Sunshine Travel’s Challenge (survive!)

by

12/12/2002

Forsyth St & E Broadway, New York, NY 10002

Neighborhood: Chinatown

“Seats are left,” the man assures me over the phone, “but please, hurry, hurry.”

Sunshine Travel Tours won’t take reservations but he provides me with directions to the agency in Chinatown. A frequent traveler to Boston, I was happy to see the ad in the Village Voice offering one way tickets for $15 compared to the Greyhound/Trailways $40 seat.

Once in Chinatown, I find the landmarks he detailed: the serene walls of the Buddhist Temple and near it the ornate gray archway of the Manhattan Bridge. Finally, I locate the address, a dilapidated building with an old style theater marquee. A glass door is propped open beside a sidewalk sign advertising express bus service to Washington D.C. and Boston via two companies, L&L and Sunshine Travel Tours. As I head up two flights of stairs, photographs of bright island beaches and mountains far from the dreary January city line the white walls. The stairs end in a hall with a series of doors.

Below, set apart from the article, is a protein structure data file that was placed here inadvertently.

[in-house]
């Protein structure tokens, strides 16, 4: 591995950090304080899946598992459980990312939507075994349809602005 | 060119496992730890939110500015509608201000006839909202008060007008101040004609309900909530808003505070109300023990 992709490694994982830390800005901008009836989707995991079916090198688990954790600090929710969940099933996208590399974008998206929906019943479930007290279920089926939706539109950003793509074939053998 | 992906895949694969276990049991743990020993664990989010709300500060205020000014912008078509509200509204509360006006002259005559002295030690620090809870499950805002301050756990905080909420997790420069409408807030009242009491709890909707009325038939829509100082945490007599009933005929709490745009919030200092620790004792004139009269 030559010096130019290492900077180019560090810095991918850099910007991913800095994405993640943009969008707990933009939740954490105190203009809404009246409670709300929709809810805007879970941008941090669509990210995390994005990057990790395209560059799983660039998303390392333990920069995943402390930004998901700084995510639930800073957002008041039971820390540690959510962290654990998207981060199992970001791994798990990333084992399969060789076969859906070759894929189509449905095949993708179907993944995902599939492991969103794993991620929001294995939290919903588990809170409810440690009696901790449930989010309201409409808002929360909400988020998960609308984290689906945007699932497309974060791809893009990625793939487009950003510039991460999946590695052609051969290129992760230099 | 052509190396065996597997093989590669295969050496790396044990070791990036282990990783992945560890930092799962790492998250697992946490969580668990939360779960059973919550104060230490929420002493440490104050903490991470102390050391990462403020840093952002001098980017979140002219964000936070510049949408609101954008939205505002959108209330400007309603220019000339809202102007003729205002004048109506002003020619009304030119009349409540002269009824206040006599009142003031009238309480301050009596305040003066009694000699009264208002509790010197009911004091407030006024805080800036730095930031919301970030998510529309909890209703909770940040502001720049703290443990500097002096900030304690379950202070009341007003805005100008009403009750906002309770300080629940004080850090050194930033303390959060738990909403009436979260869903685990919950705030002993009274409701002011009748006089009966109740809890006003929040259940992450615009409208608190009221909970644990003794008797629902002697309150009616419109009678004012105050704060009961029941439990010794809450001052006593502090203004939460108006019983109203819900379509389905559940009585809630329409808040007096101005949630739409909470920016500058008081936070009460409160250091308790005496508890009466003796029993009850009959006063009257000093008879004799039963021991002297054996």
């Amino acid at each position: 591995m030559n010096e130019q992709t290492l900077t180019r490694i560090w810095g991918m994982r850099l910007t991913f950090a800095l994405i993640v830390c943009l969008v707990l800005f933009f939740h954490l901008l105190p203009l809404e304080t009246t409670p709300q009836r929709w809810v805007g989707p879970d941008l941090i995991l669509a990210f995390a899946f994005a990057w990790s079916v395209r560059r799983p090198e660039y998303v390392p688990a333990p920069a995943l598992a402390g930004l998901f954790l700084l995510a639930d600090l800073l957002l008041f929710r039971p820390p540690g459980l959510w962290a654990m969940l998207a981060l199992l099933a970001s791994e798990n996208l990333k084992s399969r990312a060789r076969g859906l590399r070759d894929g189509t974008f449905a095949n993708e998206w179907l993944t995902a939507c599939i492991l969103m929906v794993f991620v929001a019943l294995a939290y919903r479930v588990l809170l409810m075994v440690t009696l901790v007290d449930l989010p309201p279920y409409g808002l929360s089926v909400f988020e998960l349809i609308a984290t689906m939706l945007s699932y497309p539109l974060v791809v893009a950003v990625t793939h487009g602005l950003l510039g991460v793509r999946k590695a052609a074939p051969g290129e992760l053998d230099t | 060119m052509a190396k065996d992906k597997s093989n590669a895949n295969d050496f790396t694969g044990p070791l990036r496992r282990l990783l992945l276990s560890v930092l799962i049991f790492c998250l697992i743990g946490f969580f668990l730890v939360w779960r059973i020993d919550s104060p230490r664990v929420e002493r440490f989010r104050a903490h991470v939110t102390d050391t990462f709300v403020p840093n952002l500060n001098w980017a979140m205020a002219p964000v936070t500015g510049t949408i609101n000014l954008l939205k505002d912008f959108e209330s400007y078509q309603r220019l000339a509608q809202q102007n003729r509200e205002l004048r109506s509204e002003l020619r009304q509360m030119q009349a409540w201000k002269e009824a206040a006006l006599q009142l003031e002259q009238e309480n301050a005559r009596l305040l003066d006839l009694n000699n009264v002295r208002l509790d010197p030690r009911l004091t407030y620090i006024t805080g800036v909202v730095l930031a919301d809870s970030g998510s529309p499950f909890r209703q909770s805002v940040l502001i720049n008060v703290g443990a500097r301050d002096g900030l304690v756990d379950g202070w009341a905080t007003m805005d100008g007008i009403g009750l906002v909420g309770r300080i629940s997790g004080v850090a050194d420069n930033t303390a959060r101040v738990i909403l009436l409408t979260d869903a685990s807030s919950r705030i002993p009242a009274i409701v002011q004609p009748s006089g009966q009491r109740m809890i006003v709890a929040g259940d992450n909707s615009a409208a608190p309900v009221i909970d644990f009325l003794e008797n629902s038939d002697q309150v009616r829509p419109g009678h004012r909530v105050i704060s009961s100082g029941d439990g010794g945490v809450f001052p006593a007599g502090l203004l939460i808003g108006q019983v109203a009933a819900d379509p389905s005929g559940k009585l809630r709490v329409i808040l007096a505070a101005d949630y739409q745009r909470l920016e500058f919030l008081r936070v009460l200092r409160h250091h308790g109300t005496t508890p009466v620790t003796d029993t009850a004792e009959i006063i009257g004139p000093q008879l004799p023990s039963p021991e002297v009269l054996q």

“Boston!” A man’s voice calls.

Through an open door I see him behind a red table, waving his hand. “Boston!” he shouts again.

“Neehau!” a mechanized child’s voice exclaims as I wheel my bag into the room.

He sits behind two long red tables arranged to form an L. Two women travel agents are absorbed in an animated conversation. Chairs and filing cabinets complete the outfit. “Hel-lo!” the same girlish robot lilts from a speaker above my head as I pull out a chair. The man smiles.

“Are there still seats left?” I ask. “I called about the five o’clock bus.”

“There is only one bus to Boston,” the man says.